“I can’t breathe” - Black lives matter

The Anonymous Social Worker Blog: June 2020

Jun 5 2020

The Anonymous Social Worker Blog

The murder of George Floyd in Minneapolis was horrific, preventable, and predictable. It has sparked outrage across the world, and we are seeing riots and protests on an international scale. Despite their being an ongoing pandemic, people are risking their lives to show their outrage and support for the black community in trying to prevent this happening again. This is not the first time that a black person has died as a result of the police using excessive force, or where the murder of a black person has not been effectively investigated. Black people are statistically more likely to have poorer outcomes in various aspects of society including, but not limited to, being more likely to go to jail, be murdered, do worse at school, suffer poor mental health, and be victims of COVID-19.

In the world of social work, culture inevitably plays a part in how we make decisions about the care provided to our children, but it should not be the primary factor in making a decision. I think you will be shocked to know, that until the Children and Families Act was amended in 2014, agencies could prioritise a person’s race and cultural background above other factors. This meant that children from black and ethnic minority backgrounds were left waiting to be adopted for long periods of time as most couples adopting in the UK were ‘white/British’.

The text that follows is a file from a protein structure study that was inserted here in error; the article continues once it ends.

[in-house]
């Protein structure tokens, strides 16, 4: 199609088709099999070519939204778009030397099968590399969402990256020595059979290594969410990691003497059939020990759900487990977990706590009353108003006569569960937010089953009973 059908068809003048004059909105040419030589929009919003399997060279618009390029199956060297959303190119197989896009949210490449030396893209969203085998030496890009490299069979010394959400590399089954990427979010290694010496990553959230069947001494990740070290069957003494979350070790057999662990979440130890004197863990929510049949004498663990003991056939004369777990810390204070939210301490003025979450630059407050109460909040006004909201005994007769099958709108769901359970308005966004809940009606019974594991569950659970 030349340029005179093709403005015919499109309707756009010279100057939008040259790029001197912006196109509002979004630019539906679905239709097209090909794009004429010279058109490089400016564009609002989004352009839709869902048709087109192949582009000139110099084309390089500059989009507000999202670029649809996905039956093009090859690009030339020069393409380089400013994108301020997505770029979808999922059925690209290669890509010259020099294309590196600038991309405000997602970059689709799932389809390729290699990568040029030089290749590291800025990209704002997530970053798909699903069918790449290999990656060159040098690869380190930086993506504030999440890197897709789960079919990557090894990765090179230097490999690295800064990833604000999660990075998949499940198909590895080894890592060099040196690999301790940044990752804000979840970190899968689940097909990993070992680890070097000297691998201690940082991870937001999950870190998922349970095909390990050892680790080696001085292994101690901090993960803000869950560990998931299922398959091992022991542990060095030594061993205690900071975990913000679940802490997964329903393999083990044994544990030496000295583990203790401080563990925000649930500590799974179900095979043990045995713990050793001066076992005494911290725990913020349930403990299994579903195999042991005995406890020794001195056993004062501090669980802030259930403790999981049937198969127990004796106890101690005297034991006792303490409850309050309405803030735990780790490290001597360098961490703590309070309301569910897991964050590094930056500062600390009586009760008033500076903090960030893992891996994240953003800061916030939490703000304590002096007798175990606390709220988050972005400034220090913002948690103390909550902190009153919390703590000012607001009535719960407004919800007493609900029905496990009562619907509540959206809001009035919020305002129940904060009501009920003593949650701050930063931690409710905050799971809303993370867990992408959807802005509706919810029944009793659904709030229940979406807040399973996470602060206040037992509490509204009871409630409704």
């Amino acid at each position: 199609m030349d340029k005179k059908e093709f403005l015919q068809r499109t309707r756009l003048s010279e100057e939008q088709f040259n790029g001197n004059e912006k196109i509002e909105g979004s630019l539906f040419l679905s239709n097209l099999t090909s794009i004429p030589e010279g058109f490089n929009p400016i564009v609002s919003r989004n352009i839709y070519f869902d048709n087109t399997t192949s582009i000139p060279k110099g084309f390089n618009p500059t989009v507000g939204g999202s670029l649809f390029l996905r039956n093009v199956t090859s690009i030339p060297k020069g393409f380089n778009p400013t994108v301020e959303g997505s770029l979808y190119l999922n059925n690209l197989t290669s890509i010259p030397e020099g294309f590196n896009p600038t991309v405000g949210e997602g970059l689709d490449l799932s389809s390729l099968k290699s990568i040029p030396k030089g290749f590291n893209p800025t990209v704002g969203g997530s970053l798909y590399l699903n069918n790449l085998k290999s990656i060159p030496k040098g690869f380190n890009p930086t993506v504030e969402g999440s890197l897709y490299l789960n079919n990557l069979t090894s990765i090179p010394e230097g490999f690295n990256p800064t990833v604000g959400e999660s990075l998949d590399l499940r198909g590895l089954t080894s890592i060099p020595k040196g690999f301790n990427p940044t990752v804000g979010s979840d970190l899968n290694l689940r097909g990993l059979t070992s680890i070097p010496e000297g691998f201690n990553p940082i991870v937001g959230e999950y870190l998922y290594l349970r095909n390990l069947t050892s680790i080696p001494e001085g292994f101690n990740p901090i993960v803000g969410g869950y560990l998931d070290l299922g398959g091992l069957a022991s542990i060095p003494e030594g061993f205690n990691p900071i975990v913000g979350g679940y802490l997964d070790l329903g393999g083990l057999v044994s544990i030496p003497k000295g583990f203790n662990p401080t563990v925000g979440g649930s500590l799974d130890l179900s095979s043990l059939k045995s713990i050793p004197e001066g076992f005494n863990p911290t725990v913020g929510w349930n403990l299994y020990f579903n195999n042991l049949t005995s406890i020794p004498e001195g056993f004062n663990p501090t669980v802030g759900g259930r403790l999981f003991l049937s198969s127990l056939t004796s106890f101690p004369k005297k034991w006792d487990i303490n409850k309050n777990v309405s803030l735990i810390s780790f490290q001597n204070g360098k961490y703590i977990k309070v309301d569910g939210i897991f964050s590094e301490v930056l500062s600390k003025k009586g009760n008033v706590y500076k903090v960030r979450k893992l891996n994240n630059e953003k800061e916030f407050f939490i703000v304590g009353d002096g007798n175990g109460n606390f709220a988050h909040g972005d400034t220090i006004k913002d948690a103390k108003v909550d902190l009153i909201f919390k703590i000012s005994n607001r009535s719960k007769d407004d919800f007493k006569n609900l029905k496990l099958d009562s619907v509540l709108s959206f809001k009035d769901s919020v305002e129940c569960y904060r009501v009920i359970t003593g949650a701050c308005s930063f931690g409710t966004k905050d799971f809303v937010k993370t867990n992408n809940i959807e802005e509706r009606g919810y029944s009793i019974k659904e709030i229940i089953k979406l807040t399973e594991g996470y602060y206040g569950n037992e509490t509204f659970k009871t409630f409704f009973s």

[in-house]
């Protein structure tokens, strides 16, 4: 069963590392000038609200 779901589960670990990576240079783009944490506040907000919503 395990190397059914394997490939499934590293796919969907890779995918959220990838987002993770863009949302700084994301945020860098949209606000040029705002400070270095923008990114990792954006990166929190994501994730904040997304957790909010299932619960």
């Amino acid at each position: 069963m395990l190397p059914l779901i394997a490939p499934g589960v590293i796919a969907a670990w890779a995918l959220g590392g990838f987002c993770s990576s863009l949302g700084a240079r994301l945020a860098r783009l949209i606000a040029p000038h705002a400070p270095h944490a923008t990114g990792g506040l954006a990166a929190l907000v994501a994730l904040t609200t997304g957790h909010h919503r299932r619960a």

Various times in my career as a social worker I have seen racism at play, and I have been guilty for not always standing up to it. For example, when working with unaccompanied asylum seekers, there are still professionals who will speak loudly and slowly to them because English is not their first language. I’m sorry, but no matter how loudly you talk, it doesn’t change how much English a person can understand. Interpreters are relatively accessible now, but a lot of our work can be at short notice which can make it difficult especially with less common languages.

There is an element of truth that some children don’t want to ‘stand out’ and having foster parents who look like they can be related to you can help for some children. However, one of most successful placements I worked with was white foster carers with two girls of a BME background. Every weekend the foster parents would drive to the next town over and immerse themselves in the culture relevant to the two girls birth family, they took lessons in how to manage afro hair and black skin, they learnt how to cook Caribbean foods and they widened their understanding of what culture meant to their foster children.

Children are not born racist. Children are products of the environment we expose them too. It is our duty as adults in the lives of children in care to consistently provide positive messages of race, culture, and acceptance. Not only now, but when these riots have passed, which they will. Hopefully, there will be change, but this starts with the youngest generation. Educating them to be inclusive and raising them as strong.